Buried in Alec MacGillis’ take on Sasha Issenberg’s important analysis of the Democratic midterm strategy is this observation, which is stunning once you remember how the 2010 elections were perceived at the time:
[E]ven in the historic midterm “rebuke” sweep of 2010, fewer than six percent of 2008 voters went for the opposite party in their congressional vote two years later.
The CW about 2010 was that Barack Obama’s performance in office disappointed vast numbers of 2008 supporters who believed his talk of bipartisanship and “Red, White and Blue America” and tilted to the GOP in the midterms to rebuke him or restrain him and his “overreaching” party—a phenomenon strengthened by the advent of a new citizens movement called the Tea Party which emerged from the ranks of independents unhappy with both parties.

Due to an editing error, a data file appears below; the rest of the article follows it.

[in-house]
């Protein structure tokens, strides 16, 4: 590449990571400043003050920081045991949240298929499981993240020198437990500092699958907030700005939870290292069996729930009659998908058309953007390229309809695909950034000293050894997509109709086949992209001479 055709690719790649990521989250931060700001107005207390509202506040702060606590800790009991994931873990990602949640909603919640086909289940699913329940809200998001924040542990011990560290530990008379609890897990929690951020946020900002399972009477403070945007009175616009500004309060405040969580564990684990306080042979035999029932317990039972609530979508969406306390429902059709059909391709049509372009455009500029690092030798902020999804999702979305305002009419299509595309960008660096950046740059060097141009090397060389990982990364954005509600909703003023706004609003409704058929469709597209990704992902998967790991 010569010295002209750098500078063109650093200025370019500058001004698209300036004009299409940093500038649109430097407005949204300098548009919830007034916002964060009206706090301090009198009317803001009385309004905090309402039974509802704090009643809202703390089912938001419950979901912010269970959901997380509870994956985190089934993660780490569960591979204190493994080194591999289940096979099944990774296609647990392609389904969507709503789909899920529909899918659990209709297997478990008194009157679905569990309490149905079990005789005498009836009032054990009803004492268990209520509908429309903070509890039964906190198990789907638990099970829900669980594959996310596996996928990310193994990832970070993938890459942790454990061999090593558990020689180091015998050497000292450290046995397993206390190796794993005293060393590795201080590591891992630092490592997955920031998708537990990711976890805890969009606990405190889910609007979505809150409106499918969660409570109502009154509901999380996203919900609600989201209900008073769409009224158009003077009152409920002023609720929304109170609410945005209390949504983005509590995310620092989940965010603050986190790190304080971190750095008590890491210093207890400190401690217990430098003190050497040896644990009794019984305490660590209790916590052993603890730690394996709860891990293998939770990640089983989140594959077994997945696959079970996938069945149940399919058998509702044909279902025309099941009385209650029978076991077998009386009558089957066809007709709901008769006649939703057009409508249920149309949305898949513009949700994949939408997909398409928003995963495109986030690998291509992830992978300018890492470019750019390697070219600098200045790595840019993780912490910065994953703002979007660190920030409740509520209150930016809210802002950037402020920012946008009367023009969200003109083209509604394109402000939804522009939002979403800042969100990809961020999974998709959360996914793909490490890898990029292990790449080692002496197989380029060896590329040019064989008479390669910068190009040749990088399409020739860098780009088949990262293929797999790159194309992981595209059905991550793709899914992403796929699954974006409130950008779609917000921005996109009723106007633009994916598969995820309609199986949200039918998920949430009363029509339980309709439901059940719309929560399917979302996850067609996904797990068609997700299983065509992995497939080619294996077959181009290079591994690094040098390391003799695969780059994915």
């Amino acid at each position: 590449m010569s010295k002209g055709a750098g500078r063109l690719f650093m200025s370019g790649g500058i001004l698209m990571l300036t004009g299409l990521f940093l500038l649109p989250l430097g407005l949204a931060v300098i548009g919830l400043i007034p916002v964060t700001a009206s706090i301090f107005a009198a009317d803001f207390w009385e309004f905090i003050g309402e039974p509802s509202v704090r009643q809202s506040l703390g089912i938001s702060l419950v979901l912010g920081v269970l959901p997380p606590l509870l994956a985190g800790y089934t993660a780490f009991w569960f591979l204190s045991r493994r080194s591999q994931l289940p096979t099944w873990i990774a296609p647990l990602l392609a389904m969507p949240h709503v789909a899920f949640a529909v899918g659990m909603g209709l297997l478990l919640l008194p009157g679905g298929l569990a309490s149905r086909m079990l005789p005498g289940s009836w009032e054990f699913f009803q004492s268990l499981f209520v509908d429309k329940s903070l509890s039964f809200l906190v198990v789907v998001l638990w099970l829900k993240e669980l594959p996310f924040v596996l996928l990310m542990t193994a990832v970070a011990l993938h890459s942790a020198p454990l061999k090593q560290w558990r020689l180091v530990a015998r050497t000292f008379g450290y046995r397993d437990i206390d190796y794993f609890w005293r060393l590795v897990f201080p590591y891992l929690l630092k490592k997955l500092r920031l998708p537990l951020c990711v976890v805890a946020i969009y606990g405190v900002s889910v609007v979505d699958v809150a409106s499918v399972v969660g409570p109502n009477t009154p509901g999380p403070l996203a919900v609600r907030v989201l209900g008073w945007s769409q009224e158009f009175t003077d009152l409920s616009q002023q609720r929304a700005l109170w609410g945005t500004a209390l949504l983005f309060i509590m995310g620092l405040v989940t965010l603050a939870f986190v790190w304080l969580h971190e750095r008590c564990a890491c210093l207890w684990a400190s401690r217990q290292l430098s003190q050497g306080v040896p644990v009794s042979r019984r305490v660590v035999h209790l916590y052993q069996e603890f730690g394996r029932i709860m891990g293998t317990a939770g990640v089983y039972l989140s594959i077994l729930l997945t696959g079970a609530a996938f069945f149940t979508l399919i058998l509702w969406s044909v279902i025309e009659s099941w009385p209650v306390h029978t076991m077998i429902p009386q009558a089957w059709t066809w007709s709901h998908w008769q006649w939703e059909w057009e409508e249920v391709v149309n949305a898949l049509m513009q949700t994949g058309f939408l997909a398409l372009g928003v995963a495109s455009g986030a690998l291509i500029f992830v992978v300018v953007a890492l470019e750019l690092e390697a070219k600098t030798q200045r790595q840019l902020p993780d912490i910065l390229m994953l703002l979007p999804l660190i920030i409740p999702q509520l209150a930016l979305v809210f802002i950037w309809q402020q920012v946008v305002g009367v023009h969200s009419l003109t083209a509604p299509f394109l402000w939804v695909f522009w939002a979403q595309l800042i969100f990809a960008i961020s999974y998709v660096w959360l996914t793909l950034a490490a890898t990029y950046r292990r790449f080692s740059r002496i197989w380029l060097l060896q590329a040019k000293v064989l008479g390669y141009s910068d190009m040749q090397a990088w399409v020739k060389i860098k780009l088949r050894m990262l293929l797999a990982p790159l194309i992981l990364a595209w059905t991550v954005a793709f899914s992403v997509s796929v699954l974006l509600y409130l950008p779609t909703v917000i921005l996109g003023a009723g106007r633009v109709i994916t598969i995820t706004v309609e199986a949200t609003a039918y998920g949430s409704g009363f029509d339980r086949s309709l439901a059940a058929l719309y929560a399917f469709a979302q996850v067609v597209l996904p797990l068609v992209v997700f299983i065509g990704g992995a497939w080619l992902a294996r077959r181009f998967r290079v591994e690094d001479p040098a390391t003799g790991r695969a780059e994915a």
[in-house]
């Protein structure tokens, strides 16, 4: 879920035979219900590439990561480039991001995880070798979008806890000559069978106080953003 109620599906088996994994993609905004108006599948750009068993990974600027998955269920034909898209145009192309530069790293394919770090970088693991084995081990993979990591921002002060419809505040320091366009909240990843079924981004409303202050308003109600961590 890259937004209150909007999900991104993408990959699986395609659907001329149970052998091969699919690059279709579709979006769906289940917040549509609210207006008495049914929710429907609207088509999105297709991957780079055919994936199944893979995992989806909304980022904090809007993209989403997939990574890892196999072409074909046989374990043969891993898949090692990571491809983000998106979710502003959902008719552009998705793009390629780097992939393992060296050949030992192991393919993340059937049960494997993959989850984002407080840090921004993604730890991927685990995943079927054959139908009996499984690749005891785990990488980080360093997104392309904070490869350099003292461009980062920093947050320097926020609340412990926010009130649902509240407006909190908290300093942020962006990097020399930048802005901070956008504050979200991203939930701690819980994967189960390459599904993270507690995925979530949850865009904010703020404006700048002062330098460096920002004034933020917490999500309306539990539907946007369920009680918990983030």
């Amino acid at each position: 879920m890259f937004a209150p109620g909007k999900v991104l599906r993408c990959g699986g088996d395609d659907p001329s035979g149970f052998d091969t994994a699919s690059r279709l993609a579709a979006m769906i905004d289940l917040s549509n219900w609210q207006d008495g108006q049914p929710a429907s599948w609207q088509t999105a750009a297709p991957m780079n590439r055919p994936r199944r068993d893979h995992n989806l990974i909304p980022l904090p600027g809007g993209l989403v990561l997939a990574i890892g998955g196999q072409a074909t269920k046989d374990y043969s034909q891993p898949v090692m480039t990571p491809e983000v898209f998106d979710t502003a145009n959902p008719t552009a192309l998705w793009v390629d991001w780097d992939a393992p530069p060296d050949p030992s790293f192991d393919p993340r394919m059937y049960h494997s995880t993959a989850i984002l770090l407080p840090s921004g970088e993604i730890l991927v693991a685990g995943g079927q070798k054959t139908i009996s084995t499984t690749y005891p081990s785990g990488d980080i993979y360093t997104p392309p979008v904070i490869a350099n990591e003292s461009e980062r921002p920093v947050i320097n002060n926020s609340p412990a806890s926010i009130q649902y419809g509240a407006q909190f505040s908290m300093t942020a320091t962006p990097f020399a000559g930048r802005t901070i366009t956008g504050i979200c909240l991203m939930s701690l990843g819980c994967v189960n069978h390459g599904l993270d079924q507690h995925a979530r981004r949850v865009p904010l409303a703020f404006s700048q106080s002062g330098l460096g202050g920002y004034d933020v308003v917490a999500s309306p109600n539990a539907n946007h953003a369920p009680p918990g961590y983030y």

A “swing” of six percent of 2008 voters can hardly sustain this narrative of triumph and betrayal, can it?
Some observers got this but still attributed 2010 to an “enthusiasm gap” between discouraged Democrats and excited Republicans.
What Sasha Issenberg is telling us is that an awful lot of the 2010 “swing” was actually baked right into the demographic cake, and would have happened had an awful lot of the events of 2009-10 turned out otherwise. That means a lot of pundirrific words uttered before, during and after 2010 were so much wasted air—and are in danger of being repeated this year as well.
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